Brewing on old values
Charlotte Frandsen and Morten Birkerod and their two children Christine and Ulrich live on a farm five km west of Kerteminde in the charming village Bregnør.
Back in 1984, Charlotte and Morten bought the farm from Emilie and Harald Nielsen’s estate.
There had been a tradition of beer brewing on the farm through generations and the farm’s beer was well-known for its quality. The fine beer was called the “Priest’s Horror” by the locals.
Emilie was a very skilled breweress. Words spread when she was brewing, and the locals including the priest would then often have urgent visits to the farm. They weren’t always able to find the straight way home – and the priest was of course obliged to follow his congregation.
When Charlotte and Morten took over, they found Emilie’s old barrels and the remains of her recipies in the cellar under the farm house.
Barrels and recipies had been left but never forgotten!
Through the years, the interest of following in Emilie’s footsteps and taking up the beer-brewing tradition on the farm grew.
The barrels were taken out but had to remain a dear memory of the past – they can now be seen in the brewery’s tasting room.
Charlotte and Morten bought some smaller 25-litre barrels and started brewing on the old stove in the former horse stable. Their family and friends liked the beer, and “if we can brew 25 litres, we must also be able to brew 80 litres.”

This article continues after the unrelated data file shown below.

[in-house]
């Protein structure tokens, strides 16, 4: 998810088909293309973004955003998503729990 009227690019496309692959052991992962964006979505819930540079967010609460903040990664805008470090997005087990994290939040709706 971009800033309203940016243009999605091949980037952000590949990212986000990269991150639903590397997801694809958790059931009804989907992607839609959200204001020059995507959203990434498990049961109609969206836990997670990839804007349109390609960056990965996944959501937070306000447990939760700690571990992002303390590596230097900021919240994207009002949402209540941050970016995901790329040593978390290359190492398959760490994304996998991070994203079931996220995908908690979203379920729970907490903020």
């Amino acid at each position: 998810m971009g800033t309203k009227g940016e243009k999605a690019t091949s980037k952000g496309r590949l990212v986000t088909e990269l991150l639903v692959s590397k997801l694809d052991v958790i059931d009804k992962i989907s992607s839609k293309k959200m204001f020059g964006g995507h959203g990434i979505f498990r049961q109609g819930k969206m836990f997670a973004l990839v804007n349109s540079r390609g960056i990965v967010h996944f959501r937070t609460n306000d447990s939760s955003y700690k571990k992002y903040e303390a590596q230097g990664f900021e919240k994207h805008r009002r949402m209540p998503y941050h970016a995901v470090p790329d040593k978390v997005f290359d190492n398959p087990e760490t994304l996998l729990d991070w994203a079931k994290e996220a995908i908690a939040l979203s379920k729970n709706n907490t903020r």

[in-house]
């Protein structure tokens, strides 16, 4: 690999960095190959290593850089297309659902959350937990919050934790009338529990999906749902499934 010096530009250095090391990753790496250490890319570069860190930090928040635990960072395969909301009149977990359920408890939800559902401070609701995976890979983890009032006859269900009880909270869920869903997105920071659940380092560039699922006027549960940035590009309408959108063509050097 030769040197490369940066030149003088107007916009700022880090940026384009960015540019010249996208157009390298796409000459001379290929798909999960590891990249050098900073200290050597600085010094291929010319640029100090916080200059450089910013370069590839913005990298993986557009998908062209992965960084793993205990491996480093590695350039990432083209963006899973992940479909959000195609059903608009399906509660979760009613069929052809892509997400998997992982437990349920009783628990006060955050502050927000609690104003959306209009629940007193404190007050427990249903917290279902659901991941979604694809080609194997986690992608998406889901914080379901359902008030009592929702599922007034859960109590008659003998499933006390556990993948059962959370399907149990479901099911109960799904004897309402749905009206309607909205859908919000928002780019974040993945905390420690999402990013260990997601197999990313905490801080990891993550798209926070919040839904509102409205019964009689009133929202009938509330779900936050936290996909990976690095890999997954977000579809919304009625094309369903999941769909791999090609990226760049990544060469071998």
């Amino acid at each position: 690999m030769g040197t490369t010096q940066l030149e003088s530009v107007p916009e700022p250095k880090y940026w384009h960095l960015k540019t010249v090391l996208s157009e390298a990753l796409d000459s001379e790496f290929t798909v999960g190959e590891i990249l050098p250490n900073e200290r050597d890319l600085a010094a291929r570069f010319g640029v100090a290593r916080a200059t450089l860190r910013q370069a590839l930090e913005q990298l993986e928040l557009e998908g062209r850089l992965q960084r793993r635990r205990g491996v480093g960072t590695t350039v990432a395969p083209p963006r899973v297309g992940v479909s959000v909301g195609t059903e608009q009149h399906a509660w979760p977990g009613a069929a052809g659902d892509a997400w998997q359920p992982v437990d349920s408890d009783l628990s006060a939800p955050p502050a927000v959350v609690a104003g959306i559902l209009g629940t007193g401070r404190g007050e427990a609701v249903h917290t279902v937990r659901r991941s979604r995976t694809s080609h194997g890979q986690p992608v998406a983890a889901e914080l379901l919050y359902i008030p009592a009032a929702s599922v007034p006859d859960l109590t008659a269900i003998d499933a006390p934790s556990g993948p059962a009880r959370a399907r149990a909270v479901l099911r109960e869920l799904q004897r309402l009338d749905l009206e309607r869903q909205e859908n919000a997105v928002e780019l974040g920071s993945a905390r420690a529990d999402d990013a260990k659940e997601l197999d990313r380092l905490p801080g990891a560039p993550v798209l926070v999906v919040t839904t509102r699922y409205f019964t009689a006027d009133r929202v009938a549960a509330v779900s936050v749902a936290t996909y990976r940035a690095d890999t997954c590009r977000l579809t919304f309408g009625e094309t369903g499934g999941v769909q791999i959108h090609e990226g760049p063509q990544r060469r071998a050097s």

Kerteminde Brewery becomes a reality
Charlotte and Morten run Tornøes Hotel in Kerteminde, and by establishing a brewery, Tornøes Hotel would be the first hotel in Denmark serving ist own beer from ist own brewery.
In 2006, all of the family went to England during the Easter holiday to visit the sites and brewers! Before heading back to Denmark, they had bought a beautiful old 800-litre brewer that had been used in a pub in North Nottinghamshire.
The brewer arrived in Bregnør with a lot hubbub.
Kerteminde Brewery was now a reality!
The first beer was sold in week 9 in 2007.
The ambition behind Kerteminde Brewery is to build on the old traditions.
The beer is still brewed by hand and in smaller quantities. No additives are used but instead only the best raw materials. The beer is not filtered, and the process is given the time it takes to make good beer.